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Agenda questions can be molded to be like goals for the employees, to get them on their feet, energizing them and focusing their attention.
Group goals promote group performance, and specific goals are much better than vague goals. The meeting questions, formed as goals, need to be challenging but not outlandish.
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Instead of having too many questions, the meeting leader can first float a few questions and ask for the attendees' input. This ensures collaboration and makes attendees feel listened to, making them more engaged in the meeting.
Normally managers put an emphasis on having a written meeting agenda prior to a meeting.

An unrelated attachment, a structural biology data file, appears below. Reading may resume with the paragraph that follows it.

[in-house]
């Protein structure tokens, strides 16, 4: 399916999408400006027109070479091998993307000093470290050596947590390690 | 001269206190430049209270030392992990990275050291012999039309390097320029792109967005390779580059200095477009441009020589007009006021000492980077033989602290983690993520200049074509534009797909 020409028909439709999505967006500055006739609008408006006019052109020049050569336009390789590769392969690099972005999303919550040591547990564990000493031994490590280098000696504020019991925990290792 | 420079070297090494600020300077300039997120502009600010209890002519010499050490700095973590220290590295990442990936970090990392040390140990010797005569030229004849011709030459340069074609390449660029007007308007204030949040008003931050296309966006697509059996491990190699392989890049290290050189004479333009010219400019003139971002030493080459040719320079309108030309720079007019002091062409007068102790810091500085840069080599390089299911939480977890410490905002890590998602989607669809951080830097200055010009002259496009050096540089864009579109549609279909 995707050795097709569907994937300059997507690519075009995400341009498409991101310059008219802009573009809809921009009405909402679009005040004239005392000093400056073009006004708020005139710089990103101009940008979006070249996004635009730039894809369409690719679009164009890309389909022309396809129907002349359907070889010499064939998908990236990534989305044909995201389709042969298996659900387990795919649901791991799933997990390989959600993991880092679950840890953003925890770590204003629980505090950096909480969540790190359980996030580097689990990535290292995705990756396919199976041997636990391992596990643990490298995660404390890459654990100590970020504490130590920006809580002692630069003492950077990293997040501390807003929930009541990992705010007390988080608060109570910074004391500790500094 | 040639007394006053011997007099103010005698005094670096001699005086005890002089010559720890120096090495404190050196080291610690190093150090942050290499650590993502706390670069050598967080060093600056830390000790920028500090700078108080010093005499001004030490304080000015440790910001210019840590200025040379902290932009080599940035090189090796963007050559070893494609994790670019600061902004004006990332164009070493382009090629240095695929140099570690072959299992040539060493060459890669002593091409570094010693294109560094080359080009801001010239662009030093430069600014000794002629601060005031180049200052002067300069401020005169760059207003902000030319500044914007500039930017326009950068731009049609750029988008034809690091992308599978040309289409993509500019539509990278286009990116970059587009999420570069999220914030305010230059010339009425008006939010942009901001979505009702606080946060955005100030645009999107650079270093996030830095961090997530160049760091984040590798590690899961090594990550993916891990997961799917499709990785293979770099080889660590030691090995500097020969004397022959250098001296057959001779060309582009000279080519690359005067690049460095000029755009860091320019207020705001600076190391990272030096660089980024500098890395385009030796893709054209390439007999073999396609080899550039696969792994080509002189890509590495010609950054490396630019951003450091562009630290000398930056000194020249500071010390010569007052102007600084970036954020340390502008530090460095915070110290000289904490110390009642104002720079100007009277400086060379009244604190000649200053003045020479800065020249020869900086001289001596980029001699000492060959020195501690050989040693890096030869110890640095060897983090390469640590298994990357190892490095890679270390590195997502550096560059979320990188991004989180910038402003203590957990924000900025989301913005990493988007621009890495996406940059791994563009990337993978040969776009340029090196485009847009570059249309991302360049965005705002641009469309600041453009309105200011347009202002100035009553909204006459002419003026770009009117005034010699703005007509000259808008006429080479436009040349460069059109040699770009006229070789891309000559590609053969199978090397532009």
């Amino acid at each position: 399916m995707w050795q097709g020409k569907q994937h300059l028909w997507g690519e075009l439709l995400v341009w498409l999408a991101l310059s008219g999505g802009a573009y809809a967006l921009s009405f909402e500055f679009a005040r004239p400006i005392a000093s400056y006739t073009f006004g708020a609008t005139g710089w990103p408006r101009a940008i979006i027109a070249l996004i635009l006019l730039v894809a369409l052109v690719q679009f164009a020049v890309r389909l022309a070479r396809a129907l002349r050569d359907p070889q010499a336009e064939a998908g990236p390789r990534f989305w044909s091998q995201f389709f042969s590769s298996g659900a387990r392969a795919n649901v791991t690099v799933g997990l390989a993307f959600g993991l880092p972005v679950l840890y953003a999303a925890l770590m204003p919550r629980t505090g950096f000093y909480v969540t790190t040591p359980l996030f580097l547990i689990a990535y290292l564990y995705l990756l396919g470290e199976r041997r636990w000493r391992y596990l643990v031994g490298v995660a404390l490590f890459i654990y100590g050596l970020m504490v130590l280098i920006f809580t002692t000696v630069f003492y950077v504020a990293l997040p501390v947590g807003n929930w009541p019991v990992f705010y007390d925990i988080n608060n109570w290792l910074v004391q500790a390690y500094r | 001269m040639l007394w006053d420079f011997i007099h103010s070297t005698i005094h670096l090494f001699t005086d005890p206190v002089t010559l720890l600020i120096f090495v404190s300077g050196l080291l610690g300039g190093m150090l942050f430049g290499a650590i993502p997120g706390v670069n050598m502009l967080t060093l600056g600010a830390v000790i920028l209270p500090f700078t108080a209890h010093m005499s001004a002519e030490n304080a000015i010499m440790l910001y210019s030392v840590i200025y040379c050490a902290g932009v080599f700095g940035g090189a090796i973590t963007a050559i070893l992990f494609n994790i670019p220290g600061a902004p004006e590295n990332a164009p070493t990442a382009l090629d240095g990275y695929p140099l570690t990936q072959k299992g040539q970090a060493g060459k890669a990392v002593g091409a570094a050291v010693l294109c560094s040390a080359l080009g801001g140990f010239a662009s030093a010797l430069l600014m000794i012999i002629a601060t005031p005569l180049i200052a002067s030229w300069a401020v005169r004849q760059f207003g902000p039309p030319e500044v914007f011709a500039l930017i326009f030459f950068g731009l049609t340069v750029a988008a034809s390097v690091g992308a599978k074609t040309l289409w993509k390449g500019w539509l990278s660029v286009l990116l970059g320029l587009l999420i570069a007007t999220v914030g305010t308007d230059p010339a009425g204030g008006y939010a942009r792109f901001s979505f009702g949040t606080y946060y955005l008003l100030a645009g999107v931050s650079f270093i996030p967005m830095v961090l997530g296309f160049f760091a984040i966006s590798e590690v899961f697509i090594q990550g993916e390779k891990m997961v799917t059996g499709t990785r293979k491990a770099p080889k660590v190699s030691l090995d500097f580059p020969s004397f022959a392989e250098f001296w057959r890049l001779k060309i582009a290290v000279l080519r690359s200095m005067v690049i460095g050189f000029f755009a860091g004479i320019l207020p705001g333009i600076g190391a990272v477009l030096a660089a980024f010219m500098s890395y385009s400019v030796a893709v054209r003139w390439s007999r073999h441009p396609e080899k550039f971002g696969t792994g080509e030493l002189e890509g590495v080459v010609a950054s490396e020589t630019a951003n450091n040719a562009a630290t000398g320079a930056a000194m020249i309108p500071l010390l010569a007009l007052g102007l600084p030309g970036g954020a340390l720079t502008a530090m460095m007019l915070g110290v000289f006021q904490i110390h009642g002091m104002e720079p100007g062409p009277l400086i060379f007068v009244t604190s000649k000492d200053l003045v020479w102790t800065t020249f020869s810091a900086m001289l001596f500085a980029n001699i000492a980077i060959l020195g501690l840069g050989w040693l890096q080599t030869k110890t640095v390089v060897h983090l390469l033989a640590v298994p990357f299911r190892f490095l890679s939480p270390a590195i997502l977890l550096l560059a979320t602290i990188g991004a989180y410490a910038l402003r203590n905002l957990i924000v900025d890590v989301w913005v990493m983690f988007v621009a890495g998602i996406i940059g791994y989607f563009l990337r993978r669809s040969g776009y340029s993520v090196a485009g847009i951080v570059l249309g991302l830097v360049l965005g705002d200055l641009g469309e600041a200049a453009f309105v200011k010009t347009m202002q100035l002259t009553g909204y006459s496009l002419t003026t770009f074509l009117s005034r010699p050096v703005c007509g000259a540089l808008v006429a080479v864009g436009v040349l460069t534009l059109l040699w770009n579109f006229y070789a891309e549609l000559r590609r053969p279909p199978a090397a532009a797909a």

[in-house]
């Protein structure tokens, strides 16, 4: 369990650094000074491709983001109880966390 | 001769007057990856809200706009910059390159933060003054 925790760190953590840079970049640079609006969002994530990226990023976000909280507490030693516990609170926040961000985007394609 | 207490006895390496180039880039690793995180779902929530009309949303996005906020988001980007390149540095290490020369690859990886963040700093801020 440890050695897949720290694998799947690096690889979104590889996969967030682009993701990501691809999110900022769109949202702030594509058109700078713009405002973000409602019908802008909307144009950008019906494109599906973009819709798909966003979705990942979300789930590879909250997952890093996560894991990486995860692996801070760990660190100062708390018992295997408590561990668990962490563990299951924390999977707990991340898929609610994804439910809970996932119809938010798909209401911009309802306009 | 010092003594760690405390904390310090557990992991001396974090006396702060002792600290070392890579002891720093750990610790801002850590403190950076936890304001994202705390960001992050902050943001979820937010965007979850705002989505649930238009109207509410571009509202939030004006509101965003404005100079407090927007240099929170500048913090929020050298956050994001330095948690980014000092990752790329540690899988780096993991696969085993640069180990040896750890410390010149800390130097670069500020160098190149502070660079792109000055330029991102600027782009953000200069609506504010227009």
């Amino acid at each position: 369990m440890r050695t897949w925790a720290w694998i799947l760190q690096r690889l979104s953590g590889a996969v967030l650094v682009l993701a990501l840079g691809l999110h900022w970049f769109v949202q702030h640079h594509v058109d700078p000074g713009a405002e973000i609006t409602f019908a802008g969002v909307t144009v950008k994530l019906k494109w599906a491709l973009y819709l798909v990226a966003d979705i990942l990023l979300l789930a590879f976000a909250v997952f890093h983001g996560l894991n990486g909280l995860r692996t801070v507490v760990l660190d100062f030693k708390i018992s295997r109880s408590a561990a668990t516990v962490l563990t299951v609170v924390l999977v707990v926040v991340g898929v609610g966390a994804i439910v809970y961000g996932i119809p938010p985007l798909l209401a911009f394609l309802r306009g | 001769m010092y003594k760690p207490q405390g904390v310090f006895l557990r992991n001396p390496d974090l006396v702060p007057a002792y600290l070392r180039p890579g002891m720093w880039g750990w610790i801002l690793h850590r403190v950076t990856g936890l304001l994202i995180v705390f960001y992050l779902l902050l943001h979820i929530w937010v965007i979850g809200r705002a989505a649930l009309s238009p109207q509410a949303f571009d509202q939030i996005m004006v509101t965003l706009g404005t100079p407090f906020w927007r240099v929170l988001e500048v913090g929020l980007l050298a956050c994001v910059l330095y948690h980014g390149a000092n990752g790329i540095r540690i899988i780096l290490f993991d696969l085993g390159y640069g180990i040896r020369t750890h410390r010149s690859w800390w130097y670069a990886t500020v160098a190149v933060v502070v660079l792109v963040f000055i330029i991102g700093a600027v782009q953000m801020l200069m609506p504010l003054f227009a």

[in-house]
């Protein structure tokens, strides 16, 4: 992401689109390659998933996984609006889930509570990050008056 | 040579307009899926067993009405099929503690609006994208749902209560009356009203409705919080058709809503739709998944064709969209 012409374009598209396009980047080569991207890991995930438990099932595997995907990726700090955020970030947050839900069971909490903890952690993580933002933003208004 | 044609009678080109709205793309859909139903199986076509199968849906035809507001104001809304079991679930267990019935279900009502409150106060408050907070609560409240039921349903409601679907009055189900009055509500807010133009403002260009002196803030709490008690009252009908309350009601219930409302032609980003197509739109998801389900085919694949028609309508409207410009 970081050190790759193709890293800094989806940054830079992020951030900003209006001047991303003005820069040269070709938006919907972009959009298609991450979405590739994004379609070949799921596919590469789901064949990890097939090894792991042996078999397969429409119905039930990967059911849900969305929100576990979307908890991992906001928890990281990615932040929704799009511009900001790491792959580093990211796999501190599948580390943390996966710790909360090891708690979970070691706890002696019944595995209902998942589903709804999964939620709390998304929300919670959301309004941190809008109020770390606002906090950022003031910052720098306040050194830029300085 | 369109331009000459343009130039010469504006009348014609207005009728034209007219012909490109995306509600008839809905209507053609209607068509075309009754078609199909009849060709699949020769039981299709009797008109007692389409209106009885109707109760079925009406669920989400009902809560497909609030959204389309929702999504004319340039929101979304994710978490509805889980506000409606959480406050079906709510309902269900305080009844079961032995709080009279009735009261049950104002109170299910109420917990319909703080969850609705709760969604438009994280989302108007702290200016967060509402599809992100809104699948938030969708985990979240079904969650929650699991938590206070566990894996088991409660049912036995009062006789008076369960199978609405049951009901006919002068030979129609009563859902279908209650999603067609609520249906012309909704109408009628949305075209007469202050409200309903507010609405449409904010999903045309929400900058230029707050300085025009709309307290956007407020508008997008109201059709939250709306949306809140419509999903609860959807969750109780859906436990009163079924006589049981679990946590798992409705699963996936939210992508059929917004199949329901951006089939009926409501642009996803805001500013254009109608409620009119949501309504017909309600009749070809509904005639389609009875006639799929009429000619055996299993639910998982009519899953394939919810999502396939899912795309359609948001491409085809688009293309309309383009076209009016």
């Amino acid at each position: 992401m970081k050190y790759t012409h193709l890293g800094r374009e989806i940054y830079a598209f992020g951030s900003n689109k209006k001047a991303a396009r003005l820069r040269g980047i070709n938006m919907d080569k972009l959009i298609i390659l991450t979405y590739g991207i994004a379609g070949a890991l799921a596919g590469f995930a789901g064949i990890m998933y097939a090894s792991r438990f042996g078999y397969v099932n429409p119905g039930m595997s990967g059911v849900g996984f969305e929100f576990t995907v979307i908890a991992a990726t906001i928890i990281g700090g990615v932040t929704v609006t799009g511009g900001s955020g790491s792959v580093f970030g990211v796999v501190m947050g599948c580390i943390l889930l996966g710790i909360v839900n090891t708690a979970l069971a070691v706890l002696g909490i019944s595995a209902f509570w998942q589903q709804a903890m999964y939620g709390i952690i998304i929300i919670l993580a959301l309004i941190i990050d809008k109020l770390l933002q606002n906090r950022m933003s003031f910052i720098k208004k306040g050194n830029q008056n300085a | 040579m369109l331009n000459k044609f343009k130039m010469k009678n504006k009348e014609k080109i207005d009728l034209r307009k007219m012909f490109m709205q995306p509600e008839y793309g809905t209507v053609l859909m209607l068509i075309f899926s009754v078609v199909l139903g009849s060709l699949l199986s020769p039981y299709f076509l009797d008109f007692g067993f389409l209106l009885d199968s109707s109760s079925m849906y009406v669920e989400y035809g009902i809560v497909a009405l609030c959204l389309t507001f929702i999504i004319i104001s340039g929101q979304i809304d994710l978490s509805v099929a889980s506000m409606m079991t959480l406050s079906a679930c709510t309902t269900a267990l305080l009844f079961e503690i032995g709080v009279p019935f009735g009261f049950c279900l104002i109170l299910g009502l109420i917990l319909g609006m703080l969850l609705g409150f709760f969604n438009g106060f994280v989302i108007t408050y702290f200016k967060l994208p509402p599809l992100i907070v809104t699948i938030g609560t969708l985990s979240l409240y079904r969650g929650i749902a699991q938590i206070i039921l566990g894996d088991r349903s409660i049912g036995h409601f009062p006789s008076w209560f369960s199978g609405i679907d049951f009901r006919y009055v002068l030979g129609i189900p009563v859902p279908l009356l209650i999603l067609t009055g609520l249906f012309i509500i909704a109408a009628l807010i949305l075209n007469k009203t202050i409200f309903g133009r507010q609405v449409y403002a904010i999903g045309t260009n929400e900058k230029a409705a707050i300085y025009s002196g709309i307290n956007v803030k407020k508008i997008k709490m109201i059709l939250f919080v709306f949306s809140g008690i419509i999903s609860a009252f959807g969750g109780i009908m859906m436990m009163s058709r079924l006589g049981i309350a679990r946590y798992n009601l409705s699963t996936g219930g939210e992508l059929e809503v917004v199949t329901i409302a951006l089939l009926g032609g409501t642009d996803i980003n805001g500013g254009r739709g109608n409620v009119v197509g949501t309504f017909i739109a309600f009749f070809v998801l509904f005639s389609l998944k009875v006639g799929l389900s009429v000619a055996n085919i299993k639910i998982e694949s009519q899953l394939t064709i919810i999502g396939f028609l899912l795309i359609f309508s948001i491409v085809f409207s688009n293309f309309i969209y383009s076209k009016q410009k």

Once the set of questions are finalized, the meeting leader can distribute the agenda in advance, a few days in advance. There are many approaches to execute the question-based meeting, some of them are:
The questions on top of the list receive a disproportionate amount of attention and time. The key questions, which are a high priority need to be at the top.
By having a question-based approach as opposed to topics, participants begin to think and act differently, marching towards the true intent of the being together, with intention.
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